Judge Jed Rakoff of the Southern District of New York recently denied a motion to dismiss in a copyright dispute involving the unlicensed “embedding” of a social media video. In doing so, the court explicitly and definitively rejected the Ninth Circuit’s “server rule,” under which the Ninth Circuit held that re-posting of online content does not constitute a separate act of infringement where the infringing copy is stored only on third party servers. Instead, Judge Rakoff held that by re-posting the copyrighted content online, defendants had implicated plaintiffs’ exclusive display right – regardless of whether they created and stored a copy on their own servers. The opinion states that to hold otherwise would be to “make the display right merely a subset of the reproduction right.” Nicklen v. Sinclair Broadcast Group, Inc., et al.
On June 30, 2021, pop star Kesha was reportedly handed a victory by a New York state court, which ruled that the state’s new anti-SLAPP legislation applied retroactively to music producer Dr. Luke’s lawsuit, in which he claims Kesha defamed him by allegedly falsely accusing him of rape.
The court’s decision means that Dr. Luke will face an elevated burden of proof at trial, needing to prove by clear and convincing evidence that Kesha acted with “actual malice” when she made her allegations against him. Previously, a New York state trial court held that Dr. Luke was not a public figure and therefore only had to prove that Kesha either knew her statements were false or acted with reckless disregard for the truth. That court did not take into account the new anti-SLAPP law, which was passed on November 10th, 2020. Continue Reading
On June 24, 2021, New York celebrated the lifting on most COVID-19 restrictions. Governor Andrew Cuomo announced the COVID-19 state of emergency would officially expire. With the expiration of the emergency declaration, the state of New York’s price gouging restrictions were also lifted. The New York price gouging statute provides for certain pricing restrictions “during any abnormal disruption of the market”, and that an abnormal disruption of the market is triggered by a declaration of a state of emergency by the Governor. After over a year of COVID-19 related pricing restrictions, the Governor’s announcement marked the end of those restrictions.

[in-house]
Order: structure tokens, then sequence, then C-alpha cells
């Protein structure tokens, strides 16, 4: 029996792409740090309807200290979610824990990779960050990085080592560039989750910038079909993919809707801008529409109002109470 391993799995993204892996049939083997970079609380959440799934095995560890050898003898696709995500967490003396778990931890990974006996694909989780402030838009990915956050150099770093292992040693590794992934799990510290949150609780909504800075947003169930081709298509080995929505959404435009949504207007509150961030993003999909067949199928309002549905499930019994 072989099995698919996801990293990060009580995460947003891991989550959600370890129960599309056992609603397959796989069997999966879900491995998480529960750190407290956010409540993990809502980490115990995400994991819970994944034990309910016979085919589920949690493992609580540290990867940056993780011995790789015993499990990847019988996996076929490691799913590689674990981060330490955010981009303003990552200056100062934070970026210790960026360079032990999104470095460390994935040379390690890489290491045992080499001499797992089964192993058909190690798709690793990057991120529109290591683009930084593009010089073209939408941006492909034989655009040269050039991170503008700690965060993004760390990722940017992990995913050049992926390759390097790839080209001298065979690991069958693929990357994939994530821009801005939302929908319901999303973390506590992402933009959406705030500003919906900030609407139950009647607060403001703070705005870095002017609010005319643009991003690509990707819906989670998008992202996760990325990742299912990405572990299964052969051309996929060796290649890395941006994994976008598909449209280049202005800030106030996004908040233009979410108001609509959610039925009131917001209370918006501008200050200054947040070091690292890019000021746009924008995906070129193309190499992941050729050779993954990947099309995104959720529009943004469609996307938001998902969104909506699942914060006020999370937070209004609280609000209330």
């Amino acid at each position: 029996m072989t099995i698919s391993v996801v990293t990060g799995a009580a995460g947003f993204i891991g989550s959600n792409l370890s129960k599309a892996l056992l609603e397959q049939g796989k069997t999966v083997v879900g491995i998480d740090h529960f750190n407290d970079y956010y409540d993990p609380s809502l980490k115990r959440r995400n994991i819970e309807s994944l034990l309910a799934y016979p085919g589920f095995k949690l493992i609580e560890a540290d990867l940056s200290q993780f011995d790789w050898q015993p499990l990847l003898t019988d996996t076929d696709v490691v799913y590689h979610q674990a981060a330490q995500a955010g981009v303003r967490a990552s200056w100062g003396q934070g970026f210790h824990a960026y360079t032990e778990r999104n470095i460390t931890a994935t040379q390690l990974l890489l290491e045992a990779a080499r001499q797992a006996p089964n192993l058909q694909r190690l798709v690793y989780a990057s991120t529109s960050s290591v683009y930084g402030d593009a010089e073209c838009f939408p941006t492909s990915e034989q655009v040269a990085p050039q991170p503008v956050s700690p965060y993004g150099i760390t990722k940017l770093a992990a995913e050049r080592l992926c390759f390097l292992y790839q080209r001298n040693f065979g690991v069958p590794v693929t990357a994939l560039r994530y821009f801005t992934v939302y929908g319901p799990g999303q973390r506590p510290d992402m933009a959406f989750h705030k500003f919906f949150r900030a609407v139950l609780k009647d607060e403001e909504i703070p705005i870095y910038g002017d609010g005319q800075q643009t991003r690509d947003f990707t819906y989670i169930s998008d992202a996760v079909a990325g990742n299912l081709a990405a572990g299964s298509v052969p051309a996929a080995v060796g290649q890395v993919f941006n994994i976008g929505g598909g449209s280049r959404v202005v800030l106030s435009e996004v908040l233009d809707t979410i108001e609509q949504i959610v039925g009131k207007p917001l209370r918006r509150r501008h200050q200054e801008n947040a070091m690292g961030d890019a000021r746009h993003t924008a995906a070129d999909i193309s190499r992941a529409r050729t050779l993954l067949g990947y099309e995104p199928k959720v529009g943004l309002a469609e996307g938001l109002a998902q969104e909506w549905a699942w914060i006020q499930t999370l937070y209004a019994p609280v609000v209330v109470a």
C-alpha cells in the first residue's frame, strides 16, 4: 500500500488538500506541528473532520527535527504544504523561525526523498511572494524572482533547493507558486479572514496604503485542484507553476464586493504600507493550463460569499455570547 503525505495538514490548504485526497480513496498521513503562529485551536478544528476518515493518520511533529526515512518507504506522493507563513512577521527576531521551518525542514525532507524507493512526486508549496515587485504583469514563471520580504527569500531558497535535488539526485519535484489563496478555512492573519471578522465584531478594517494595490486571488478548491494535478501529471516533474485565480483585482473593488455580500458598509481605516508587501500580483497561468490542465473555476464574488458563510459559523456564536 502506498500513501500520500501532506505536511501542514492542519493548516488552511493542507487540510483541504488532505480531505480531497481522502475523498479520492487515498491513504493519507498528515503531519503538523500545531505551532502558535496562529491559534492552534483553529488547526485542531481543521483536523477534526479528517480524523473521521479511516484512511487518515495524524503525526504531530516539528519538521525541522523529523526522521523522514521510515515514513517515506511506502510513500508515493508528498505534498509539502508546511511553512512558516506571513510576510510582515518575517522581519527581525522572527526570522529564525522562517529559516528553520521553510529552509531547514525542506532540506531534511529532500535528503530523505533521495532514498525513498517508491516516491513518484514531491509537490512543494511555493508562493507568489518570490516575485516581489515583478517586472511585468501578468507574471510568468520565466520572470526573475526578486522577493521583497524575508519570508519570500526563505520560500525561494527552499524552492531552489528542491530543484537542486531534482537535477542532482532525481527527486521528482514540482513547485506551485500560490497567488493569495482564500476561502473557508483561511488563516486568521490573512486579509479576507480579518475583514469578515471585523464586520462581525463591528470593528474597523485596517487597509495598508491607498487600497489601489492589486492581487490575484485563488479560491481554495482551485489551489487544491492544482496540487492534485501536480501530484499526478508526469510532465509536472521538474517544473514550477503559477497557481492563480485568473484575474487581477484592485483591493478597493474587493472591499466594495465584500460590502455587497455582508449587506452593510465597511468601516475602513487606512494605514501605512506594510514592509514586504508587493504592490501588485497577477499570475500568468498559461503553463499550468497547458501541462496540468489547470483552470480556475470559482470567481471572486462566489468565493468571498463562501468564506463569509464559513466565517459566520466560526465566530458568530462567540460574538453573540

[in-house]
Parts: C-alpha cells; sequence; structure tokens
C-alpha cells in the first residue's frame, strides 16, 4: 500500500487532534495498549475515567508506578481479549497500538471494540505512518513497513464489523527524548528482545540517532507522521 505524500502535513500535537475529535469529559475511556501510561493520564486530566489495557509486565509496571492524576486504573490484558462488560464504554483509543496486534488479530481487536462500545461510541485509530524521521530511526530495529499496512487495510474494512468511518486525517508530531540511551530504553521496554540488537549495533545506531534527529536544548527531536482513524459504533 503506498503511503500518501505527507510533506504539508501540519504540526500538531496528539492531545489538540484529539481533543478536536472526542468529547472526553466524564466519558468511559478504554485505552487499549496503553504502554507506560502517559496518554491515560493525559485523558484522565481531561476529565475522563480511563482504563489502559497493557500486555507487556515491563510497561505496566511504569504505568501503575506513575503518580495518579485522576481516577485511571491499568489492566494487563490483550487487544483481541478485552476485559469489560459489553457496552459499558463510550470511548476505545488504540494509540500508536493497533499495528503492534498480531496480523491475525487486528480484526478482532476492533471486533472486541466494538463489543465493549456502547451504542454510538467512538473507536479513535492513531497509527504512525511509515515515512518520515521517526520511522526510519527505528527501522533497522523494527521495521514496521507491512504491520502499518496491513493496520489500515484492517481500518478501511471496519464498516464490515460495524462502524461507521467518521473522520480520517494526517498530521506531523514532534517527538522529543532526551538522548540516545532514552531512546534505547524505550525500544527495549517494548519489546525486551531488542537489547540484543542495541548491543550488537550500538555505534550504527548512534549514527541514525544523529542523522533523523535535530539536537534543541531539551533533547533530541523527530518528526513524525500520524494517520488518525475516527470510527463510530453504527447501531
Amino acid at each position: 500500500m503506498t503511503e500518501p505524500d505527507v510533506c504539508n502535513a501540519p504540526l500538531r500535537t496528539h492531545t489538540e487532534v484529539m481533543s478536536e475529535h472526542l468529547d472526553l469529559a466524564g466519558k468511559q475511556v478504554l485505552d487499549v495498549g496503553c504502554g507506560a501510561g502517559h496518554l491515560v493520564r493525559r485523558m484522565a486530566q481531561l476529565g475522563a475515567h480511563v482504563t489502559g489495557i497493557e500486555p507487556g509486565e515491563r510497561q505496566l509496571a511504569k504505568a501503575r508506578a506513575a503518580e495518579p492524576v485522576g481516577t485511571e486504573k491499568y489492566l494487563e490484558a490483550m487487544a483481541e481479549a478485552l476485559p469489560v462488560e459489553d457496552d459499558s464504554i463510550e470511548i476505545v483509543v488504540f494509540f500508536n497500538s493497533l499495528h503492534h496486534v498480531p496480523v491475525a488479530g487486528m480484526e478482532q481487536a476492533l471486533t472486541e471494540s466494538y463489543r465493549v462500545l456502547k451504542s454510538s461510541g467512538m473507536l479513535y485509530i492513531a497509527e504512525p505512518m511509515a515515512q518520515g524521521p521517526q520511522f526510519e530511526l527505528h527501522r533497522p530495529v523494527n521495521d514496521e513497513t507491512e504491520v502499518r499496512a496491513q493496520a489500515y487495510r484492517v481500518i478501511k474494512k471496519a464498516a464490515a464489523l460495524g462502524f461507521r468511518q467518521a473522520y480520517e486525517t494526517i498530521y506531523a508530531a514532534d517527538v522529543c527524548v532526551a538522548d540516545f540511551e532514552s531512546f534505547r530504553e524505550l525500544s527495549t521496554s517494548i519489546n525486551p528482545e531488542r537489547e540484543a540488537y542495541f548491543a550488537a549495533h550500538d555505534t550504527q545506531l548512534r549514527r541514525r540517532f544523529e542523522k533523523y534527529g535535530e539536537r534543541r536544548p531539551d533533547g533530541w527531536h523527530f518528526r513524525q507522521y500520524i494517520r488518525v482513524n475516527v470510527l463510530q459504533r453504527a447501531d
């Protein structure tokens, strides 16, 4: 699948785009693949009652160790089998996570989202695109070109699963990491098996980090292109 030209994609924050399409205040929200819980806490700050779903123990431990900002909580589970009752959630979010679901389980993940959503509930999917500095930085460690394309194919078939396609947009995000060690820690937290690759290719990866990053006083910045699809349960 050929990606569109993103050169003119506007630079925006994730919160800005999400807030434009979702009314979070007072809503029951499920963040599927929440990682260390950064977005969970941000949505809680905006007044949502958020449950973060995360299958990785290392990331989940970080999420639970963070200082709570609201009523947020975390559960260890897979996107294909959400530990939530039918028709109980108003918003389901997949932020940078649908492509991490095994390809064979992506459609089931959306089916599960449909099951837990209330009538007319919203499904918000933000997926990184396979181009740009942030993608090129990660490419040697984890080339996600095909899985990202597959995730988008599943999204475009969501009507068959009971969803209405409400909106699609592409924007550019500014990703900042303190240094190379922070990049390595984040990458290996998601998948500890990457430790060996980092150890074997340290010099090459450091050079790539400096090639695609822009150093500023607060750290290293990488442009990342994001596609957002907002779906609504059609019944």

The prosecution of Elizabeth Holmes, founder of the infamous healthcare and life sciences company, Theranos, Inc., has sparked media attention around the country. With just a few months before trial is slated to begin, Holmes recently lost her pretrial battle over whether the attorney-client privilege precludes the introduction of certain emails with counsel. While the emails at issue remain sealed from public view, related filings and hearings indicate Holmes and lawyers at Boies Schiller Flexner LLP (“BSF”) attempted to prevent the Wall Street Journal from exposing the startup’s impending collapse.
Earlier this month, the Second Circuit overturned a decision by the Federal Trade Commission (the “FTC”) holding 1-800-Contacts violated antitrust law by entering into trademark settlement and related agreements that restricted bidding on auctions held by companies that operate search engines. 1-800 Contacts v. Federal Trade Commission. Although the Second Circuit recognized that trademark settlement agreements are “not immune from antitrust scrutiny,” it disagreed with the FTC’s analysis of the alleged restraints set forth in the agreements. Continue Reading
In recent weeks many states have either started lifting pricing restrictions put in place during the COVID-19 pandemic or announced their plans to do so. Still, some state governments have indicated that they will continue to hold pricing restrictions in place as a means of protecting consumer welfare as people return to normal spending habits and economies recover from the toll of the pandemic. As the country begins turning the corner toward the end of the pandemic, the landscape of state price gouging restrictions remains muddy as governors take individualized approaches to states of emergency. Continue Reading
Judicial notice is one of the less glamorous parts of motion practice. A request for judicial notice is typically a lower-priority background document, drafted towards the end of the brief-writing process, along with a notice of motion and declaration. But at times, questions relating to judicial notice standards warrant additional consideration, along with the merits of the case.